"Obesity is becoming as large a factor as tobacco once was." -- Ford Motor's director of health-care management, Dr. Vince Kerr, on health-care spending by corporations Protests and boycott threats haven't forced Augusta National Golf Club to lift its male-only members policy. Would a law that wipes out the tax deduction for the two-martini lunch do the trick?
A bill introduced on June 11 to nix tax write-offs for companies when they entertain at restrictive clubs is pressing the issue. The bill would cut the 50% break for meals at clubs that exclude women or minorities as members. Augusta is the most prominent of the two dozen U.S. golf clubs that have no female members. But Representative Brad Sherman (D-Calif.) says the bill is aimed at all restrictive clubs. "If Augusta admitted 500 women tomorrow, this bill would still be important," he says.
Opponents say enforcing such a tax change would be a nightmare. And House Majority Leader Tom DeLay is less than enthusiastic. Says the Texan: "Last time I checked, they [the bill's sponsors] were Democrats." Game on: now corporate america sees electronic gaming as a hot marketing vehicle. Consumer-products companies are vying to plunk their wares into popular games and are building new games around their brands. And on June 9, Starcom MediaVest, a unit of Paris-based marketer Publicis Groupe (PUB) launched Play, a division that will focus on the $10.3 billion gaming market.
Games let advertisers redefine product placement. "Now companies will go beyond just placing an ad on a blimp," says Tim Harris, a Play director. In a Disney game out this fall, players deliver McDonald's (MCD) burgers, collect Nokia ring tones, and skate as Disney characters. Another fall title features a detective using Motorola's phones and global positioning system to hunt crooks. Nike (NKE) converted a television ad into the online soccer game Scorpion Knock-Out.
And recording artists are getting into the act, too. April's Def Jam Vendetta video games includes 18 tracks from the hip-hop label Def Jam. The label even named its most recent tour Def Jam Vendetta. Now that's synergy. Asthma specialists can barely contain their excitement over Xolair, the first drug to treat an underlying cause of this chronic disease. As BusinessWeek went to press, the drug, developed jointly by Genentech (DNA), Novartis (NVS), and Tanox (TNOX), was expected to win FDA approval on June 20.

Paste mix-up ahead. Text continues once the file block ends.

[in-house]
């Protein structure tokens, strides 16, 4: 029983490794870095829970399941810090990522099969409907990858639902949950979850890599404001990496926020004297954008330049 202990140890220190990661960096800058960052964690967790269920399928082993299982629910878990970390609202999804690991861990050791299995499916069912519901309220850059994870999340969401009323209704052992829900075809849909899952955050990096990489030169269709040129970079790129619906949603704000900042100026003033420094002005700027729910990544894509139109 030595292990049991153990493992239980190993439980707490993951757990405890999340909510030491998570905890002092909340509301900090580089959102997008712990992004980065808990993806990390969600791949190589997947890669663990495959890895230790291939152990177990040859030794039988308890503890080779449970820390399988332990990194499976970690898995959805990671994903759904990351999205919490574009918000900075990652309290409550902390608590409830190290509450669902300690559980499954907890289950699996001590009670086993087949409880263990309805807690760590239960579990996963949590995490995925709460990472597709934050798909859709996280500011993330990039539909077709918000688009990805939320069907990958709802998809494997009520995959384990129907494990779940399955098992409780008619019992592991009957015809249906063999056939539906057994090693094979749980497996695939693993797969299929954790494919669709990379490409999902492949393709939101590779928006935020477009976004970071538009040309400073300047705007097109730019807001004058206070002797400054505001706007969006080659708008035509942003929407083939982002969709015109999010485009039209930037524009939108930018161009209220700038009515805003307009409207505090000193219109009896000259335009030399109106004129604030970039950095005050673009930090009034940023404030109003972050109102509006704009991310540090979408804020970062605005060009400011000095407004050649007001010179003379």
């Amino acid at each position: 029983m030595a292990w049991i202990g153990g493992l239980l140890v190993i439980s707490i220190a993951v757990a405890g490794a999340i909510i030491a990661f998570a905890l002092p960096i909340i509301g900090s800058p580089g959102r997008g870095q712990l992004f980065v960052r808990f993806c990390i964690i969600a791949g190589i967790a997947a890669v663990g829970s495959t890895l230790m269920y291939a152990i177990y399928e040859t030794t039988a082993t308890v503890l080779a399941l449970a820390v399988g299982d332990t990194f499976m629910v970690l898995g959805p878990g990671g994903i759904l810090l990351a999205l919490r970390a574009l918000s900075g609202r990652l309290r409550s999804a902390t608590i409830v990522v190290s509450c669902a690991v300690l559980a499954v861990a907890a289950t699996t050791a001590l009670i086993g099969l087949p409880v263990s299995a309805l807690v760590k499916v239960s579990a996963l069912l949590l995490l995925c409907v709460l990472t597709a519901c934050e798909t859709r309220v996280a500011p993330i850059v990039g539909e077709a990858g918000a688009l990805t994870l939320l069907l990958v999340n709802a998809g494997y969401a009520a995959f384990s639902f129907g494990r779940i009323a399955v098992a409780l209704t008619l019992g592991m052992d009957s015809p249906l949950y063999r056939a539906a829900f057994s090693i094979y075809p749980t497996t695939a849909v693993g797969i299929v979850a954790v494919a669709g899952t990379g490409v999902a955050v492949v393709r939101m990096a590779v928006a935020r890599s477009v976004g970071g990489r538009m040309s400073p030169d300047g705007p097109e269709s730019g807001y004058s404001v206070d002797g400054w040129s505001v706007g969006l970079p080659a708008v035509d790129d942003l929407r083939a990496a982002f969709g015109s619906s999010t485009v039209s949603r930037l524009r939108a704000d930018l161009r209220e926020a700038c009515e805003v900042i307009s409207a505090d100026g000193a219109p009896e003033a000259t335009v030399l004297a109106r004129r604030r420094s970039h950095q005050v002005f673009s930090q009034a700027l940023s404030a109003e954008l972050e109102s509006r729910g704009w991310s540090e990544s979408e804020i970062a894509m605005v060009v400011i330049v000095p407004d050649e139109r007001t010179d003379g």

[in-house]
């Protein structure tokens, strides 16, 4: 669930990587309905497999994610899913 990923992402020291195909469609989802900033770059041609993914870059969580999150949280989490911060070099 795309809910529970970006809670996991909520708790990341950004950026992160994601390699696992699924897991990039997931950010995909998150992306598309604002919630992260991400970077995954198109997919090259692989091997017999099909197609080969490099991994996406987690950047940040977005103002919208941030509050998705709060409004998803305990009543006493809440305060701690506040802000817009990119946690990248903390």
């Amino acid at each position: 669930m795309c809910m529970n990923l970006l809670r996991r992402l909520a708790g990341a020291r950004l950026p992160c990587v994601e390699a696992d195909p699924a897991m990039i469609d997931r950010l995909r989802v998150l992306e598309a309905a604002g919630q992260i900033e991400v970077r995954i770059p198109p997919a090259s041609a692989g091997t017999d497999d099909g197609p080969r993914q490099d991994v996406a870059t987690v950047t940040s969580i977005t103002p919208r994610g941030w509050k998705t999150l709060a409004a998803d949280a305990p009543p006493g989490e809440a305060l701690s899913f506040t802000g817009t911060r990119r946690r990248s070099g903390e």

Genentech investors are excited about an FDA nod, too. It's one of the reasons the stock has soared 130% since mid-March, to about $76 per share. But Xolair will be slow to break any sales records, despite its promise. Why? A likely $10,000-a-year price tag. And it will be approved for only one-third of the nation's 17 million asthma sufferers.
Xolair blocks an antibody that triggers allergic reactions. It is designed to combat allergic asthma -- about half of all asthma sufferers -- and is approved only for those 12 and over with moderate to severe conditions. The drug is meant to supplement rather than replace standard asthma treatments, so biotech analysts assume that insurers will balk at reimbursement. Merrill Lynch (MER) is projecting annual sales for Xolair of $355 million by 2006, far short of blockbuster status. It's a slimy business. Contractors and insurers are already furious over individual lawsuits claiming that toxic mold in buildings causes health problems. Now there's a new tactic: class actions.
More than a dozen such mold-related lawsuits are taking shape. In January, plaintiffs suing developers, contractors, and the city of Carson City over mold in a housing development settled for $14 million. In April, a judge certified a suit against real estate investment trust Archstone-Smith over mold in a 452-unit condo. And the Hilton Hawaiian Village is the target of a class action because of mold growing in its Waikiki resort.
These suits come in response to home insurance companies' efforts to exclude mold damages from policies. Since 1999, they have paid $4 billion in claims in Texas alone. Lawyers have figured out that class actions, especially against commercial property owners, could bring more ways to claim damages and bigger awards. Moreover, "a class action lets you shop around for favorable venues," says Robert Hartwig, chief economist at the Insurance Information Institute. Not something owners or insurers want to hear. What would you do if your hard drive crashed and everything on your computer seemed lost forever? You might panic. But would you consider suicide? That's what the folks wonder at DriveSavers Data Recovery, a company that specializes in retrieving lost data from damaged computers. The Novato (Calif.) company keeps a former suicide-prevention counselor on staff to handle its most distressed clients.
Kelly Chessen hasn't lost a client yet. She averages up to three freaked-out callers an hour, using her counseling skills to calm the troubled souls. "These people are in crisis and imagine this is a much bigger deal than it is," says Lee Judy of the American Association of Suicidology.
One recent caller had a huge presentation due and thought he had lost it. He worried that he would lose his job and wouldn't be able to pay his mortgage or take care of his children. Chessen reassures callers that their worst nightmares are unlikely to become reality. "They just want to be heard. So I listen, and I empathize," she says.